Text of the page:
So perhaps the false eyespots are not meant to scare away predators but evolved to act as reverse camouflage in concert with the click. The false eyespots are so loud and bold and easy to see that once the click beetle senses a predator it flips on its back, pulls its legs tight alongside its body and stays perfectly motionless, like a tiny oval stone. If the predator (a sparrow) is tracking the click beetle based on the bright and big eyespots on top of its head, when the click beetle suddenly flips on its back, concealing its eyespots, it might from the bird's perspective look like the click beetle has disappeared. And if that still doesn't work, the click beetle can still use its clicking power to pop up in the air and confuse the bird further. It would sort of be like a tiger swallowtail butterfly having an underside which is completely drab and muted and gray and the swallowtail being able to "switch sides" in a split second and blend in with the gray, muted tones of a tree trunk when a predator approaches.
Here's a click beetle on poison ivy near the Presumpscot River, Westbrook, Maine.
While I'm no expert on Click Beetles, I do know that they are only commonly observed in Maine in the spring, just as the leaves are coming out on the trees, ie. early May. At this time, the click beetles perch themselves in very visible locations, like the tips of leaves, or as below, on the cap of a glue bottle in our side yard. Soon after, they disappear. When they do this "perching" behavior, they are very non-skittish and stationary and you can get quite close to them, which is how I got these photos. I am wondering if this is a mating behavior since it occurs in the spring and only lasts for a week or so.
Our tiny in-town yard (1/8th acre) in Augusta, Maine has an abundance of click beetles every spring. This is probably in part because we don't spray or use any chemical herbicides or pesticides. If you spray stuff that kills insects in the air or in the ground, you can't expect to see many of any species, especially beetles, which live in the ground as larvae for several years or more. I like beetles and insects of all types. They are endlessly fascinating. Click Beetles helped create this song.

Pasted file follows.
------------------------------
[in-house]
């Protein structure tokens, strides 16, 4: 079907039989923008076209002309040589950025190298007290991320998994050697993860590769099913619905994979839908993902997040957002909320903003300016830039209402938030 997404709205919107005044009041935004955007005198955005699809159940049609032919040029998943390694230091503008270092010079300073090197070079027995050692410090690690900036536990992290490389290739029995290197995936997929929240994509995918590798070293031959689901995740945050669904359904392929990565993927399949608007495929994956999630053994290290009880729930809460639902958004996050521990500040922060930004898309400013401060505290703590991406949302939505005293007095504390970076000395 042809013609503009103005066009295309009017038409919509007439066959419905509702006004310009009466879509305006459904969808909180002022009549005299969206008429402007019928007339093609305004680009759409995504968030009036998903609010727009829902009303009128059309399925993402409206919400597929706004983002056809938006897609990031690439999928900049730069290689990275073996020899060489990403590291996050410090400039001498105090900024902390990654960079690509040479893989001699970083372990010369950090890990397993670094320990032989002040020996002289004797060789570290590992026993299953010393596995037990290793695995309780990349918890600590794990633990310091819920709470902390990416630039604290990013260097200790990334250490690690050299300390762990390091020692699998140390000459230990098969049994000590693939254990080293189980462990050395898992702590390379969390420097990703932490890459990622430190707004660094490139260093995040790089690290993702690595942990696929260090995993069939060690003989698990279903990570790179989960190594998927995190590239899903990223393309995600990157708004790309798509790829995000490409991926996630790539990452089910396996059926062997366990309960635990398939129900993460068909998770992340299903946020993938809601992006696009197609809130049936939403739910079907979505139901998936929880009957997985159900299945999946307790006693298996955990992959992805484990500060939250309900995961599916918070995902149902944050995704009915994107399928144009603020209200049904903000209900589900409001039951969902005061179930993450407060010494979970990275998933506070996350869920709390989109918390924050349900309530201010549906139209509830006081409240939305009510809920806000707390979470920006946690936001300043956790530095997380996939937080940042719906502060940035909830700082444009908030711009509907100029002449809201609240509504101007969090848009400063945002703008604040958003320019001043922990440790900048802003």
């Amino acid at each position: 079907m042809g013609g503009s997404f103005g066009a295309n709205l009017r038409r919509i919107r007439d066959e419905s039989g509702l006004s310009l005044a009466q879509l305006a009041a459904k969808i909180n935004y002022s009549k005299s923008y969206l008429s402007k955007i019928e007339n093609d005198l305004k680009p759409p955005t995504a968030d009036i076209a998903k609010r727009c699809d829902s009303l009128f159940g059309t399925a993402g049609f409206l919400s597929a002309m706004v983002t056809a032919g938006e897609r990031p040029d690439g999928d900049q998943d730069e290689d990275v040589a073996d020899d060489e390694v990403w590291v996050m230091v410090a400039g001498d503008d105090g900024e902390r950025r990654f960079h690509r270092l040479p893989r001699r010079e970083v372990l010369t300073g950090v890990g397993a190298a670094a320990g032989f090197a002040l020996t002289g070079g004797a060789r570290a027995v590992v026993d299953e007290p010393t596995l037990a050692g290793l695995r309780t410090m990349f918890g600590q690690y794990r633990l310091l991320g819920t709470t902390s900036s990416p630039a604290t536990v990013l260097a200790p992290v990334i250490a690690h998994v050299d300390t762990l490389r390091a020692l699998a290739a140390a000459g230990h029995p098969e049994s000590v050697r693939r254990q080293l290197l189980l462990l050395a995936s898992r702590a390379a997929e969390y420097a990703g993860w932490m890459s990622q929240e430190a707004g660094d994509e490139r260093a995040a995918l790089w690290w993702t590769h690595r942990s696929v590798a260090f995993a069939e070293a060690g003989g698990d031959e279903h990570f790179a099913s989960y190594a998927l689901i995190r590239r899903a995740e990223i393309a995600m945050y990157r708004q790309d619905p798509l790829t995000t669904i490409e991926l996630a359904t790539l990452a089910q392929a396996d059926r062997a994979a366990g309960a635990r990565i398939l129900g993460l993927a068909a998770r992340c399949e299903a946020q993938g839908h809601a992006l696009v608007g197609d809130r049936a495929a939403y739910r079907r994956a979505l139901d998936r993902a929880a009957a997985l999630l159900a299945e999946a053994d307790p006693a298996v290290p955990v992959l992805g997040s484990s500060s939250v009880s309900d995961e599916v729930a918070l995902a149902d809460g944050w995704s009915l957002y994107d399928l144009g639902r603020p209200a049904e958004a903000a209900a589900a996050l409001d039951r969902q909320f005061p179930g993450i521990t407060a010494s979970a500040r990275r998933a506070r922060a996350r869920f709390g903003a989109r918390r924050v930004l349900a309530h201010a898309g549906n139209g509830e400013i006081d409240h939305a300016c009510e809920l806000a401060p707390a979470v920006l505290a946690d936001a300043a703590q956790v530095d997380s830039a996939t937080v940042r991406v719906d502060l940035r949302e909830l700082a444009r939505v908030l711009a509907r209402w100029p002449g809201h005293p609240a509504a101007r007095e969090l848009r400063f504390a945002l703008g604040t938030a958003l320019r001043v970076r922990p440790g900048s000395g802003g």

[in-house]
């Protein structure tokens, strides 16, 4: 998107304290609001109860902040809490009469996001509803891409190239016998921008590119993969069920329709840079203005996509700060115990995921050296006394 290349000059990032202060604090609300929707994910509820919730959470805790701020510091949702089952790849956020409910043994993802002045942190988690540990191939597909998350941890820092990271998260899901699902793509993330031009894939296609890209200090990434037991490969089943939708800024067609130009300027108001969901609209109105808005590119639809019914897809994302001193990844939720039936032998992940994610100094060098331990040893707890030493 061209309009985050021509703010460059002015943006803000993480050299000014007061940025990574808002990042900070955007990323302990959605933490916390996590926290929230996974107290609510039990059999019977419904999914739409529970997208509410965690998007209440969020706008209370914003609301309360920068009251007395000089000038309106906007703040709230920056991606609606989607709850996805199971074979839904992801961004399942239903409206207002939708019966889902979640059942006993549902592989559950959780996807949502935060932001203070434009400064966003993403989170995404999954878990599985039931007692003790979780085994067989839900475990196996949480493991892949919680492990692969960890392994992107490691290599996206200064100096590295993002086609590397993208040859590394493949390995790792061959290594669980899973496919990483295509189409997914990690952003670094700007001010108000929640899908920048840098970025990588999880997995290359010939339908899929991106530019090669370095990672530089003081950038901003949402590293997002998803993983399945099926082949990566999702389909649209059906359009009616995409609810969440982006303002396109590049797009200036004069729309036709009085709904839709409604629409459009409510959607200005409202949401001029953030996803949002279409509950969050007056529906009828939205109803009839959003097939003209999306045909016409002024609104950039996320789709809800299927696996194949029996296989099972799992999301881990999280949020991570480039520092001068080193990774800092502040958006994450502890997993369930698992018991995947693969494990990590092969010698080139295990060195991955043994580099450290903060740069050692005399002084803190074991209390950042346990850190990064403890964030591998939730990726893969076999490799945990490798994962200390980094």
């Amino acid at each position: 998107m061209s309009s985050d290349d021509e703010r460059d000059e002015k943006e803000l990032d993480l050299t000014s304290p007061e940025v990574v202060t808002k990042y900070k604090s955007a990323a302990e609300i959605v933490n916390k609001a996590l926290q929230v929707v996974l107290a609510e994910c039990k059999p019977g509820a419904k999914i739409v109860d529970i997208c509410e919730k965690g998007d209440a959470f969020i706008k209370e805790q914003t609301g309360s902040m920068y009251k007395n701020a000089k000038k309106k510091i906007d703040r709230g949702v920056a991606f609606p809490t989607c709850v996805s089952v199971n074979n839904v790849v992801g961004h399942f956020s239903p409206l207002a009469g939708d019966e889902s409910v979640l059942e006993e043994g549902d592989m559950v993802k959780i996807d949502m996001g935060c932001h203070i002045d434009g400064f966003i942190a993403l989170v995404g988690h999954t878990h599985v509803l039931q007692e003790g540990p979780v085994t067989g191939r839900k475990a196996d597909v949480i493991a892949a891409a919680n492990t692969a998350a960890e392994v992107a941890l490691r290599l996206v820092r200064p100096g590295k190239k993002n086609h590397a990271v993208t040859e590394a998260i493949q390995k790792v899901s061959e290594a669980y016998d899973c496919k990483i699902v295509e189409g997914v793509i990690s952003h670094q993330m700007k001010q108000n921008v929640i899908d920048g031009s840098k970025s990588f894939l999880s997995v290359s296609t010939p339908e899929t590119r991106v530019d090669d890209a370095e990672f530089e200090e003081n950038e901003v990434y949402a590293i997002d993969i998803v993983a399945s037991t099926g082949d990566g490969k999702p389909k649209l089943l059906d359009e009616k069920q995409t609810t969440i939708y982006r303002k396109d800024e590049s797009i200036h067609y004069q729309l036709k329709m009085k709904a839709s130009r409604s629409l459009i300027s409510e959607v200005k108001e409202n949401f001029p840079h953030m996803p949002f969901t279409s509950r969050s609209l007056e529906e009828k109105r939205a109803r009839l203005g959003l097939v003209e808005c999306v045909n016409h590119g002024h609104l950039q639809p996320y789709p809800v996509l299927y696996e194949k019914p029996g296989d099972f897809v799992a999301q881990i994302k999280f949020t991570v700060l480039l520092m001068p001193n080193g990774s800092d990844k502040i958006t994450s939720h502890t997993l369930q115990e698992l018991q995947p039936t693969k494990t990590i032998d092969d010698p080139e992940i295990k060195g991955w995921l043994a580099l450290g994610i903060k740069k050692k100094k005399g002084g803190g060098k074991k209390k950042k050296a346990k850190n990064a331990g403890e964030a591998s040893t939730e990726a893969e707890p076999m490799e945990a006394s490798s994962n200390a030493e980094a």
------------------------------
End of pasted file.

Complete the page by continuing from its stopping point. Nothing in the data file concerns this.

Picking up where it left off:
UPDATE: I needlessly confused GrrrlScientist by the last sentence, for which I apologize. There are no recordings of click beetle clicks in the above song, which is named "John Kpiaye" in honor of the guitarist in Linton Kwesi Johnson's Dub Band, whom I always try to copy. What I meant was that I used the click beetle photo above labelled "Ambient Custard" as one of several CD covers for the instrumental CD which includes that song. I can attest that my little buddies the click beetles were certainly an inspirational component when that song and CD were written and recorded.
 Of course, this explanation does not explain why click beetles did not just stay drab and inconspicuous and not develop big fake eye spots in the first place. Perhaps big fake eyespots take advantage of a neurological trigger in predators that fools them into thinking the beetle looks "BIG" even though ocular evidence shows it is not. This is not unprecedented. It is well documented that small mother wrens will continue feeding baby cowbirds or cuckoos in their nests even though the babies are twice or three times the size as their foster mothers, and the foster mothers do not notice the obvious and bizarre discrepancy in size.